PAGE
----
slow simmering cools foods down. So a mix of stir-fried and steamed
dishes are served in a single meal to create balance. This balancing
is the basis of authentic Chinese cooking styles that give contrasting
flavors and textures.
Similar to ayurveda, the state of the person’s health and seasons
also become important factors in balancing ingredients for health. A
feverish person is given cooling ingredients for balance. During the
cold season, yang spices are more desirable for the flow of qi.
Since 2800 B.C., ginkgo biloba leaves have been an ancient remedy for
coughs, asthma and inflammation, and are now widely used in East Asia
and Europe for beneficial effects on the circulatory system. Its flavonoids
and diterpenes are believed to improve blood flow, and acts as a free-radical
scavenger. Researchers are examining whether this herb can increase
blood flow to improve memory and prevent blood clots. It may also help
people with tinnitus and vertigo.
Panax ginseng, with its yang property, contains triterpenoid saponins
which may give the body increased resistance to stress, increase stamina
and stimulate the immune system.
A picture of health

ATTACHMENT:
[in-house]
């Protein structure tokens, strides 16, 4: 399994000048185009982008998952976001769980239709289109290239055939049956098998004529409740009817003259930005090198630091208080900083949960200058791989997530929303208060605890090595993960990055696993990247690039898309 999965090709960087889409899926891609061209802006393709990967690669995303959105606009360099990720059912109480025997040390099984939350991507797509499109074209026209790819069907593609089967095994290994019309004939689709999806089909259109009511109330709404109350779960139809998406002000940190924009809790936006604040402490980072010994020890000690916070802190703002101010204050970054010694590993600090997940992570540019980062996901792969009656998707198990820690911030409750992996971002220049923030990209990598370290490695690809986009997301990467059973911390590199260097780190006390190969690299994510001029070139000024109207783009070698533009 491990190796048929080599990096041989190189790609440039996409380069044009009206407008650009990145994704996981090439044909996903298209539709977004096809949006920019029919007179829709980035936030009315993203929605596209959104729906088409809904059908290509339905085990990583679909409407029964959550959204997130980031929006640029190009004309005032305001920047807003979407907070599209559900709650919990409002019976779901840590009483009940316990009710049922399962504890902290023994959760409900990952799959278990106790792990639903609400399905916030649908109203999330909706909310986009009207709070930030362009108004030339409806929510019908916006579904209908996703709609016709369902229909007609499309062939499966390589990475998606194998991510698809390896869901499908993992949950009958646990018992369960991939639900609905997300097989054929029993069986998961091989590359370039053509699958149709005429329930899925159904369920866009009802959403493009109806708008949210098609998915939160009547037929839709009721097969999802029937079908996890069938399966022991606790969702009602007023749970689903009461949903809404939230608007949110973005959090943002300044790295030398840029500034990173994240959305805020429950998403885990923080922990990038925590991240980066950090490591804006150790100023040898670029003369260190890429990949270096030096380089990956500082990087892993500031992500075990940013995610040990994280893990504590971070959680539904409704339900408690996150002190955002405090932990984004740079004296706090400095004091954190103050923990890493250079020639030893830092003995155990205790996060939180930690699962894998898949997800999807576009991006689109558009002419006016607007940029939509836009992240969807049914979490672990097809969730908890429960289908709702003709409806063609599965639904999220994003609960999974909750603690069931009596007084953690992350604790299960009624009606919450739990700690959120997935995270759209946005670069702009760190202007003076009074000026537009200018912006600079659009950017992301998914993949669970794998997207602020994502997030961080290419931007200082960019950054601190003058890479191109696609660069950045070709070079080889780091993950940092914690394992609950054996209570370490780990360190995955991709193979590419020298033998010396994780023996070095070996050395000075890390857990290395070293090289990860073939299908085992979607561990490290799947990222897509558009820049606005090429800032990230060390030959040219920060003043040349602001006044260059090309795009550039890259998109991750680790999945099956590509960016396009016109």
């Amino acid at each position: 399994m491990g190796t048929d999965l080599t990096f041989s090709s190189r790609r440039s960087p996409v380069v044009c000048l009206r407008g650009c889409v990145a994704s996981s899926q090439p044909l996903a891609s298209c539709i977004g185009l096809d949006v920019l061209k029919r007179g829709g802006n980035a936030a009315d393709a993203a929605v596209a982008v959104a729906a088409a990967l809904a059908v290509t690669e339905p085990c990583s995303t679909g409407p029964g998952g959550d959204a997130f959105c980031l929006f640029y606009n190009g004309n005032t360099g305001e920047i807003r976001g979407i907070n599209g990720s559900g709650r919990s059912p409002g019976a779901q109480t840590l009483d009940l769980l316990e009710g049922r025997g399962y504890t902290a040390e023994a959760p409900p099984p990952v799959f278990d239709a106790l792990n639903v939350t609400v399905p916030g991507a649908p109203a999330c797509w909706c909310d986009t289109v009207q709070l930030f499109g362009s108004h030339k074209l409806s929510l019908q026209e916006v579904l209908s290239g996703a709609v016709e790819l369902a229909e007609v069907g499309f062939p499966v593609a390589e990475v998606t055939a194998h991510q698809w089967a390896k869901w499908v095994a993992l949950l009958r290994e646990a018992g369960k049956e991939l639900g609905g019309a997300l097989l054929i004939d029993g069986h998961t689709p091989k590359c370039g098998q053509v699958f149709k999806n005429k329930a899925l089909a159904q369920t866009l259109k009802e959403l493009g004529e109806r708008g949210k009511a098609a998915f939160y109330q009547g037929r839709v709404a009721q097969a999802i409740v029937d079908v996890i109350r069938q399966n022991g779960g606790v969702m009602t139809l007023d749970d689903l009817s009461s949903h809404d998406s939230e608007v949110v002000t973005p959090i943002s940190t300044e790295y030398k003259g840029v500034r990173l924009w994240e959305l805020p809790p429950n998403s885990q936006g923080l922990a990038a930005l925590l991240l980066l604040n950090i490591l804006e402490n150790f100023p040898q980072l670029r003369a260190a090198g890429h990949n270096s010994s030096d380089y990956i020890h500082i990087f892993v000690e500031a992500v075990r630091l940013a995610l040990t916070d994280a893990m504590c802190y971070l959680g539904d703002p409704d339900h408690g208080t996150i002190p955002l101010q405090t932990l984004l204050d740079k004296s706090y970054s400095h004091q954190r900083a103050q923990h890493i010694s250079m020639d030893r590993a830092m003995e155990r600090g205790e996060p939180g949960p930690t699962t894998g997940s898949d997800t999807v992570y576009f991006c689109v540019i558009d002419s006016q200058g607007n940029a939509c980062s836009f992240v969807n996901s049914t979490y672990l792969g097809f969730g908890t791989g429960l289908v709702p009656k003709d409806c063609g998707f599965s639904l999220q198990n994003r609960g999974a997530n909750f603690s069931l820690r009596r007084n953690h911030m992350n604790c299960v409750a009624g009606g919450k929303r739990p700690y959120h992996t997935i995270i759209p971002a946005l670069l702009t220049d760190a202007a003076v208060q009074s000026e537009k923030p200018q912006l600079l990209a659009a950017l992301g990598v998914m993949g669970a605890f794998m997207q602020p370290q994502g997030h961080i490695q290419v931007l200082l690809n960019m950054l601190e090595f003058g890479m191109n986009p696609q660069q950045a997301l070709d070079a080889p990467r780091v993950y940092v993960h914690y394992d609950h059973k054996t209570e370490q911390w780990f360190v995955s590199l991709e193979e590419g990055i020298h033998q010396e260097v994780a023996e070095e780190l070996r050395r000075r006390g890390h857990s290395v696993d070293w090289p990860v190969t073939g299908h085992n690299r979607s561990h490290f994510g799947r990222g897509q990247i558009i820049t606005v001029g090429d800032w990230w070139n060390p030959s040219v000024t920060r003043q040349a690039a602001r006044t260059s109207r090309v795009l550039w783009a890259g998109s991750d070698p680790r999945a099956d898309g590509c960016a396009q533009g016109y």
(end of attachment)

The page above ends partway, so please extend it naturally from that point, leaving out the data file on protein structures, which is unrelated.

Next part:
Around the globe, there is a growing body of research into traditional
foods for dietetic and pharmacological qualities. In Japan, foods that
have proven medical and nutritional benefits are licensed as FOSHU (Foods
for Specified Health Use). In Germany, the safety and efficacy of herbs
are published in Commission E Monographs. In the United States, although
functional foods are a growing market, they are still ill-defined, not
legally recognized or sometimes poorly regulated as to health claims.
Moreover, with Western medicine, scientists generally seek to isolate
the specific chemical or chemicals in foods that provide the nutrition
or physiological healing effect. We take capsules, tablets, extracts
or food products containing the bioactive ingredient, assuming they
will give the same effect.
In traditional cultures, whole foods were eaten to give the desired
healing effects. They were not consumed in isolation, but with meals,
added to beverages or made into tonics. Are bioactive ingredients by
themselves the effective agents? Or is the totality of the food consumed
and the way a meal is taken traditionally the effective way? The historical
use and applications of healing foods in traditional societies need
to be understood in order to help us with functional food formulation,
marketing, or even to use them as a basis for further scientific studies.
Susheela Uhl is president of Horizons Consulting
Inc., a Mamaroneck, NY-based food-consulting firm. She creates culinary
concepts and develops ethnic, fusion or “new” American products
for U.S.-regional, national and global markets. She provides culinary demonstrations,
workshops and presentations on ethnic foods, spices, spice blends and other
flavorings, as well as on cultural factors related to trends, product development,
menus and nutritional enhancement. She can be reached via e-mail at firstname.lastname@example.org
or by visiting www.SusheelaConsulting.com.
3400 Dundee Rd. Suite #100
Northbrook, IL 60062